In a typically bureaucratic reaction, the Californian authorities have said they could consider closing down a hospital at the centre of national outrage over a woman who was left to die on the floor of the emergency room.
The Martin Luther King Jr.-Harbor hospital, operated by the Los Angeles County department of Health Services, is located near crime hotspots, and serves poor and minorities in South Los Angeles. Predictably it has been going to seed for sometime.
Complaints of incompetence and mismanagement have poured in and some periodical attempts at overhauling are made.
The death of a woman on the floor of the Emergency Room lobby in the hospital recently once again turned the spotlight on the pathetic conditions there.
After shocking details emerged of the callousness of the hospital staff and a senator pitched in, blasting those responsible, S. Kimberly Belshe, the state's health and human services secretary, said she had thought Hospital had been making a lot of progress toward correcting its problems -- at least until now.
``We are all so taken aback by the recent incidents at MLK-Harbor,'' Belshe said. ``It does call into question the extent to which meaningful progress has in fact been made.''
Belshe said officials are trying to figure out whether more harm would be caused by closing the hospital or keeping it open.
``When do the dangers associated with keeping the hospital open outweigh the dangers of this hospital closing?'' she asked. ``That's a very important balancing act.''
According to a report released Friday by the U.S. Centers for Medicare and Medicaid Services, six staff members -- including a nurse and two nursing assistants -- saw or walked past a dying woman writhing on the floor.
The six are in addition to two others whose roles have already been made public by the media - a contract janitor who cleaned the floor around the woman as she vomited blood and a triage nurse who oversaw the whole episode and pointedly refused requests to intervene. The janitor was counseled orally; the triage nurse was placed on leave and later resigned, the report said.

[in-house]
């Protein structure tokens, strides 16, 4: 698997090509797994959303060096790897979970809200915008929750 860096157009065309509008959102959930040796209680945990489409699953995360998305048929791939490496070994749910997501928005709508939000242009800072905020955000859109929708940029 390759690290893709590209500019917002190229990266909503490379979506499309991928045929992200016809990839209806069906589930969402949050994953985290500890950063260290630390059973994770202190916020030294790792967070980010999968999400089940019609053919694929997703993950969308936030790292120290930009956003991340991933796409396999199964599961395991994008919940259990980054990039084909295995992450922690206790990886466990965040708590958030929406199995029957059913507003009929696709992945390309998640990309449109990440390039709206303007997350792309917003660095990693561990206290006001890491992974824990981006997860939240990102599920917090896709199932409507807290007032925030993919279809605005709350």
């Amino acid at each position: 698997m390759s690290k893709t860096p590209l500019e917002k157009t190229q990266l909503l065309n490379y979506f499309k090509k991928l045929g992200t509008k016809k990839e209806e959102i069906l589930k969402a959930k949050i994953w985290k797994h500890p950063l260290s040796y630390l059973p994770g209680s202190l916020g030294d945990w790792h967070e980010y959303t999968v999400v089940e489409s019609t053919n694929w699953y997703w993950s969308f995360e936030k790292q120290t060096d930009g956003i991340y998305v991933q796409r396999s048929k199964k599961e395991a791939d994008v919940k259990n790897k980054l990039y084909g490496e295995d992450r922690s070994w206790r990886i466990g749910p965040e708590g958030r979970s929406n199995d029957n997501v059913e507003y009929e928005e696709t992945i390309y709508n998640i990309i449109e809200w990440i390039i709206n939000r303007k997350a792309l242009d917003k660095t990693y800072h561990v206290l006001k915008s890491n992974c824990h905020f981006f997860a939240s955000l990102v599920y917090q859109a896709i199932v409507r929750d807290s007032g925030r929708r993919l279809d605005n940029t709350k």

Ironically triage is a system used by medical or emergency personnel to ration limited medical resources when the number of injured needing care exceeds the resources available to perform care so as to treat those patients in most need of treatment who are able to benefit first.
The report provides the greatest detail to date on the death of Edith Isabel Rodriguez, 43, in the early hours of May 9, which was captured on a security videotape. Besides the nursing staffers and the janitor, three of the employee witnesses were financial services workers.
According to the report, the videotape shows that for about 30 minutes, ``staff members walked past the patient or worked to clean the floor next to her without interacting with her. One staff person was observed sitting behind the financial/registration window and had a view of the patient in the lobby.''